There could be fewer than 300 swift parrots left in the wild, according to new research from The Australian National University (ANU).
Lead researcher Dr George Olah says this is much lower than previous estimates and shows we need to urgently address major threats like deforestation.
"We used DNA extracted from blood and feather samples to estimate the population size of the swift parrot for the first time," Dr Olah said.
"With our background knowledge of the species from a decade of research, this study has painted a much clearer, and starker picture of how few of these birds are currently left in the wild.
"Understanding the current population size of the swift parrot is essential for their conservation."
The swift parrots' nomadic lifestyle makes them very difficult to study and protect.
"They fly around Tasmania looking for the best habitat, but they also migrate to mainland Australia each year looking for food," co-author Professor Rob Heinsohn said.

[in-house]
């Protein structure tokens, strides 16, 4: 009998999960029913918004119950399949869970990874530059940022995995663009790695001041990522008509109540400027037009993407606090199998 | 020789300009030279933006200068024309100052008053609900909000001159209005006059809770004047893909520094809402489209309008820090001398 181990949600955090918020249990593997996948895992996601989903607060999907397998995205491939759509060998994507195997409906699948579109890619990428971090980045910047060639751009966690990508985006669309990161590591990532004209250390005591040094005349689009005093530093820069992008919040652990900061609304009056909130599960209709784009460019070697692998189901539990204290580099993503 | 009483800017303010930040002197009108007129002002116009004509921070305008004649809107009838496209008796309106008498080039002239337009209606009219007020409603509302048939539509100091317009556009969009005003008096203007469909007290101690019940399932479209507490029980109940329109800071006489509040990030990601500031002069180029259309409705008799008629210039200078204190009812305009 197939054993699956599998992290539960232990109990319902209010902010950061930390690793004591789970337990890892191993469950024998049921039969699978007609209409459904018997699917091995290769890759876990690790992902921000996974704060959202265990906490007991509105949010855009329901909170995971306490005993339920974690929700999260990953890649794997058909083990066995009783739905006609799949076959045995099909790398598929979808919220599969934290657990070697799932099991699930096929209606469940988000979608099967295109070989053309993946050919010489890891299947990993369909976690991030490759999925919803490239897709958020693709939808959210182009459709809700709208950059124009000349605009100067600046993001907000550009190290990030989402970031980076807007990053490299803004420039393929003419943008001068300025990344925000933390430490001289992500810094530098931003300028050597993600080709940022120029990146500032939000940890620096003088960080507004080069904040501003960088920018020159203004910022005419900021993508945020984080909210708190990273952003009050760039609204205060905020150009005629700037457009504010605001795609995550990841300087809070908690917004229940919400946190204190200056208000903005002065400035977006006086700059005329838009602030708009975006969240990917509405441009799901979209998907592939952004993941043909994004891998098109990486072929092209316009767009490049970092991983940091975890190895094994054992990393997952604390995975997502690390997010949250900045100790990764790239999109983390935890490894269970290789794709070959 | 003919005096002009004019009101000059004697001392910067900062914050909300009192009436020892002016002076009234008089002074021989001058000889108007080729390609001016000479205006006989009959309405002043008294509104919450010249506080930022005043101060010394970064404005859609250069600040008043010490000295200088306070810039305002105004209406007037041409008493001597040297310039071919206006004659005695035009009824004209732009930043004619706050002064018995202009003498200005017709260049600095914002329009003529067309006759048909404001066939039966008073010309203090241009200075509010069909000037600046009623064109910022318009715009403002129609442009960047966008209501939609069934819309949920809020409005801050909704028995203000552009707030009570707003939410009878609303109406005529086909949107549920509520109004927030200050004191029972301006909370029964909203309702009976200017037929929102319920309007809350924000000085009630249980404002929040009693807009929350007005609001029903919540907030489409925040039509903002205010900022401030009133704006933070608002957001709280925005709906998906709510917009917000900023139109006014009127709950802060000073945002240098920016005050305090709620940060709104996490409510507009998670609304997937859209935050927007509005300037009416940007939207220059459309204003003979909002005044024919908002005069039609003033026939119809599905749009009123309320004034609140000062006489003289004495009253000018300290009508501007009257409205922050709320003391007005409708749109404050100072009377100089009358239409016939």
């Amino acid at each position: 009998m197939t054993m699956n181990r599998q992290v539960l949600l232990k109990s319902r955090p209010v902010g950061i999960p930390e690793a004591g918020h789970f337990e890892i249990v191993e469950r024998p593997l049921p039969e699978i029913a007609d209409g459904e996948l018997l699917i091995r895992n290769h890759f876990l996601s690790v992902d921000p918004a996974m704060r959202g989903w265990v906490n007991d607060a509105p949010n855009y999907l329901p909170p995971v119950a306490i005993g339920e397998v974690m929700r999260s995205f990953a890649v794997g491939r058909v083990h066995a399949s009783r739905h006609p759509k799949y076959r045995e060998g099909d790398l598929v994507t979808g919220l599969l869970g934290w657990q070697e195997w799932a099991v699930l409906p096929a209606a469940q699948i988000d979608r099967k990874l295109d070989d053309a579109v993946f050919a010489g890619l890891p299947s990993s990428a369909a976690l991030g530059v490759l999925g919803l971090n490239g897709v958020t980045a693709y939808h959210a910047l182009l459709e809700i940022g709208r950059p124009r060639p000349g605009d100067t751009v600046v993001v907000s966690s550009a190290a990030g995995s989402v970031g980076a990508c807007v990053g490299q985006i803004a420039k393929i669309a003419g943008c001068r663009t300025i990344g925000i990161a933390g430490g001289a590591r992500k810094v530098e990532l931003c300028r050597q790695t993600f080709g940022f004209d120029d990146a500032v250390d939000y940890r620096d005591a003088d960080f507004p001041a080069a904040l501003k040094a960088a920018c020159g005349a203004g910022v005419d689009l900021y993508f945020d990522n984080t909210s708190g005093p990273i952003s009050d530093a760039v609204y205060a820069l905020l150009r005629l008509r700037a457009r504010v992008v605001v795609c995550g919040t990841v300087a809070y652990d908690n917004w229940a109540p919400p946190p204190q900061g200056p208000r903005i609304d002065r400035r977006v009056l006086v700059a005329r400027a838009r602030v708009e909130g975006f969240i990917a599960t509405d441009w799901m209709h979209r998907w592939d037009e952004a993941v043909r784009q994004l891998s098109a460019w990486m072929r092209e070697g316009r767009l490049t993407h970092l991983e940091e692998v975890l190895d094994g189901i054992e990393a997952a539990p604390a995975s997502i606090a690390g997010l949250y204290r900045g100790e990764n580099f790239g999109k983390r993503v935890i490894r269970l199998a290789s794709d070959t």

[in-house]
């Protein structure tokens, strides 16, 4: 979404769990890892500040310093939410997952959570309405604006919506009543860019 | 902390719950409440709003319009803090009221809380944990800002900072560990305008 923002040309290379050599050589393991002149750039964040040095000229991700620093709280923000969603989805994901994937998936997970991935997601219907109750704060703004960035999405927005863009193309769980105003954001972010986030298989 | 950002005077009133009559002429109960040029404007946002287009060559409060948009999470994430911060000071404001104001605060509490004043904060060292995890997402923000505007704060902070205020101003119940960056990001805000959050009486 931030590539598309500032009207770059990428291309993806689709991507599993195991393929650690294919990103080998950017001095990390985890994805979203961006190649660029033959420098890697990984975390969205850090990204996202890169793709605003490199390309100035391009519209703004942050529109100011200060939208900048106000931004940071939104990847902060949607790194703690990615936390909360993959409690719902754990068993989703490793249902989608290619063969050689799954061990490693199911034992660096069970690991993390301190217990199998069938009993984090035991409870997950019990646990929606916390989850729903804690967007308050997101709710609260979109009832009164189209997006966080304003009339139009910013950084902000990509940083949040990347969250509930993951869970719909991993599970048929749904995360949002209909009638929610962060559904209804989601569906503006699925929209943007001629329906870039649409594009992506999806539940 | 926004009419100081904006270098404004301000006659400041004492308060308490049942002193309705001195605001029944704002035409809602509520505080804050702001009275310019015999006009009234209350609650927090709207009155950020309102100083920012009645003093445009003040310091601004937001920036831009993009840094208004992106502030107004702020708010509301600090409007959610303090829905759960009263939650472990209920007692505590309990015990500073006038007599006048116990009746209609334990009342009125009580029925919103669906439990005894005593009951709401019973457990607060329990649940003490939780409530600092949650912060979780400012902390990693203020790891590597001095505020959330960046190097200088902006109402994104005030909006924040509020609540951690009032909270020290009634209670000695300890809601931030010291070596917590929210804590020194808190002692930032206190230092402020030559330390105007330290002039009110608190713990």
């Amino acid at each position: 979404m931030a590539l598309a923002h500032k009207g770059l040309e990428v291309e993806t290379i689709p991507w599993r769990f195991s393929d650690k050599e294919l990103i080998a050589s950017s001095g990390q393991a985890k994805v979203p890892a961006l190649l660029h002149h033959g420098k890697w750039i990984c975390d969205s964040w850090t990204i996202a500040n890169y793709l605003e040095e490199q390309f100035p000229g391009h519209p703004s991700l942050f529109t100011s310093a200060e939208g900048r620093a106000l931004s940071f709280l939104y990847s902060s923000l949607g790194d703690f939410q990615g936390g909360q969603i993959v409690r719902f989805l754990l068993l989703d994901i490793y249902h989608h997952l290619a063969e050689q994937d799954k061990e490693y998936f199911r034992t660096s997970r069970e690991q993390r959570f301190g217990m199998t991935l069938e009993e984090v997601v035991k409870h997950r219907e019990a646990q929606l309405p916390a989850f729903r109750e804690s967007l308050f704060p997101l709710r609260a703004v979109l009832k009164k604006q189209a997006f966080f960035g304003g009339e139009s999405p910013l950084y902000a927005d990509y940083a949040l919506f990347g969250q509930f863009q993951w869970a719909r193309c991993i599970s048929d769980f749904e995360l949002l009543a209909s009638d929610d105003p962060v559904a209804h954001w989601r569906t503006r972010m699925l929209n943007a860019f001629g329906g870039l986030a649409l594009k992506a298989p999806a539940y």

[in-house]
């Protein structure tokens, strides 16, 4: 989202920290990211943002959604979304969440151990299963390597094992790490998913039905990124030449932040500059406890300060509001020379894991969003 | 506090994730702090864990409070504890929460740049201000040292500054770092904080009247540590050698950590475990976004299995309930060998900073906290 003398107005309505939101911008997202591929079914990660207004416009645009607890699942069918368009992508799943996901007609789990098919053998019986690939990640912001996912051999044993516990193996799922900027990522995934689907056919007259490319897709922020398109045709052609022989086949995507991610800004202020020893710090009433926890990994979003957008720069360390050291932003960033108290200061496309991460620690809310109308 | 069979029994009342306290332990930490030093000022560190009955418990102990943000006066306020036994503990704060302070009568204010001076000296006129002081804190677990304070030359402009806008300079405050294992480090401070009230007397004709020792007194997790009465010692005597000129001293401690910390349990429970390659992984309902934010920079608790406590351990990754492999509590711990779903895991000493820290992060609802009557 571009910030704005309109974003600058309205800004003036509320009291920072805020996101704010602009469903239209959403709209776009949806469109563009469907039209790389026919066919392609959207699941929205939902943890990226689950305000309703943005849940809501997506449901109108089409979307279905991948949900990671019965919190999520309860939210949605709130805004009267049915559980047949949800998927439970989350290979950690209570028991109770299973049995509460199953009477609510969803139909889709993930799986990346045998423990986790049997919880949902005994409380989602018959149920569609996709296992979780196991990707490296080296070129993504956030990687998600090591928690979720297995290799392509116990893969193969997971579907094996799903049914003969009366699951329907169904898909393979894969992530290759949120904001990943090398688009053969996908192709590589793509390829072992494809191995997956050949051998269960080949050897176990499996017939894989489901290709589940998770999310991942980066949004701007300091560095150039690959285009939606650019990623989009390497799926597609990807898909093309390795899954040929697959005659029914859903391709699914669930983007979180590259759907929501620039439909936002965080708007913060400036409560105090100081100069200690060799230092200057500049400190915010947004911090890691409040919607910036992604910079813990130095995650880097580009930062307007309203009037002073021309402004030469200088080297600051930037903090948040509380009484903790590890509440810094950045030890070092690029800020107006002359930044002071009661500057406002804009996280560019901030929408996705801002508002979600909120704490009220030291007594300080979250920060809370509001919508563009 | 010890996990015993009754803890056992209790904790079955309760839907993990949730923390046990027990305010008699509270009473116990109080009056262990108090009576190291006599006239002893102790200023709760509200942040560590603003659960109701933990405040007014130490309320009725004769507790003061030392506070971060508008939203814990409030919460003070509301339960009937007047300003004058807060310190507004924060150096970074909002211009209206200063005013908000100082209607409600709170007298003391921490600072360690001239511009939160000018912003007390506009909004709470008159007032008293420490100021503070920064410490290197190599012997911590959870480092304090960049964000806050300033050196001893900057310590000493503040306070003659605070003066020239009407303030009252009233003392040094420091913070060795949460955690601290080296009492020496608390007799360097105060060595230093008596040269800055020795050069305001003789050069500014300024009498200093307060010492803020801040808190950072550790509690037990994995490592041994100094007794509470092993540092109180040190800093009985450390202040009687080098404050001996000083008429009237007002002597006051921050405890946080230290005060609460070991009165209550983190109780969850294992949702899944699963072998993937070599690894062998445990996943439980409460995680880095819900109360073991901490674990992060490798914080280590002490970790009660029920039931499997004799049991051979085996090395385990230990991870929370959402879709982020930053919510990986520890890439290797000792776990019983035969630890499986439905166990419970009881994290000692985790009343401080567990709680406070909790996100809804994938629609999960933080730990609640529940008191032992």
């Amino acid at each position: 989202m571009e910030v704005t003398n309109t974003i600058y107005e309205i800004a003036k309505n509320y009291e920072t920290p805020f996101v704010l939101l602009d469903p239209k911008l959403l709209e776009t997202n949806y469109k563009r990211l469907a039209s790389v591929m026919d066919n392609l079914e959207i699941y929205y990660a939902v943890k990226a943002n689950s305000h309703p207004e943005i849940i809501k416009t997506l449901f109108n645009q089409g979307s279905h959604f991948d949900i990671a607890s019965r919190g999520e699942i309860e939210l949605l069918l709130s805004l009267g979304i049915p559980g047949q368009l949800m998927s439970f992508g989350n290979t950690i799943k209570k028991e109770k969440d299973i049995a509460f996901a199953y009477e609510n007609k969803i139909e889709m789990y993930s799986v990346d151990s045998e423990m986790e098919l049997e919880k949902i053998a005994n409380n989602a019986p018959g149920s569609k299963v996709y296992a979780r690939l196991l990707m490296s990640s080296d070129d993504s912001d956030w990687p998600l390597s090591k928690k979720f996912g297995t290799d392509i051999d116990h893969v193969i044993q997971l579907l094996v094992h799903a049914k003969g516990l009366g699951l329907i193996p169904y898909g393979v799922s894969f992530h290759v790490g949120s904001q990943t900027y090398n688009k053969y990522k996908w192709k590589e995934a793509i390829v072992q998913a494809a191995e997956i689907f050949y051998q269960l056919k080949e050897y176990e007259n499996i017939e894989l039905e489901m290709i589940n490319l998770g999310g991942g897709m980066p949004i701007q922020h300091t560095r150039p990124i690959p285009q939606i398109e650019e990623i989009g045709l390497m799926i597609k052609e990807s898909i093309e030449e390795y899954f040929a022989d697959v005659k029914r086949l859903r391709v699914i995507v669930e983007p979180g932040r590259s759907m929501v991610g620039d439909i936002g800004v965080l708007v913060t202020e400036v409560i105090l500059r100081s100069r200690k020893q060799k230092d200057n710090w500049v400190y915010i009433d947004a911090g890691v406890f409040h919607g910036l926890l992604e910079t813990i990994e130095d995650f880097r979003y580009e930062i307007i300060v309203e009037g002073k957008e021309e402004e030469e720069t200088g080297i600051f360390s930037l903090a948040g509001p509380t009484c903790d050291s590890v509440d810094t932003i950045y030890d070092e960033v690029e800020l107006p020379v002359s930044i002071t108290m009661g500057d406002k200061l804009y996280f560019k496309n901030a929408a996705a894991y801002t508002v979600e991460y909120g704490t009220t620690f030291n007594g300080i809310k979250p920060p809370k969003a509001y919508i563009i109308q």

"Each Spring they look for the best flowering patches of trees near nest hollows, so each year they end up in a different location.
"This also makes the actual census population size hard to estimate. But there are several ways you can use genetic samples to arrive at what's called the 'effective population size'."
The researchers hope this study will highlight how quickly the swift parrot is heading toward extinction.
"Swift parrots are critically threatened by a range of factors, including deforestation of their habitat," co-author Dr Dejan Stojanovic said.
"This study shows that threats like the severe deforestation of the Tasmanian breeding habitat of swift parrots has drastically reduced their population size and increased the odds that the species will go extinct."
The study could also help other endangered species.
"Our findings have important implications for other threatened species with unknown population sizes," Dr Olah said.
"They demonstrate that by using available genetic data, we can get reasonable estimates of population sizes. These estimates can provide an early warning for conservation managers."
The research has been published in Animal Conservation.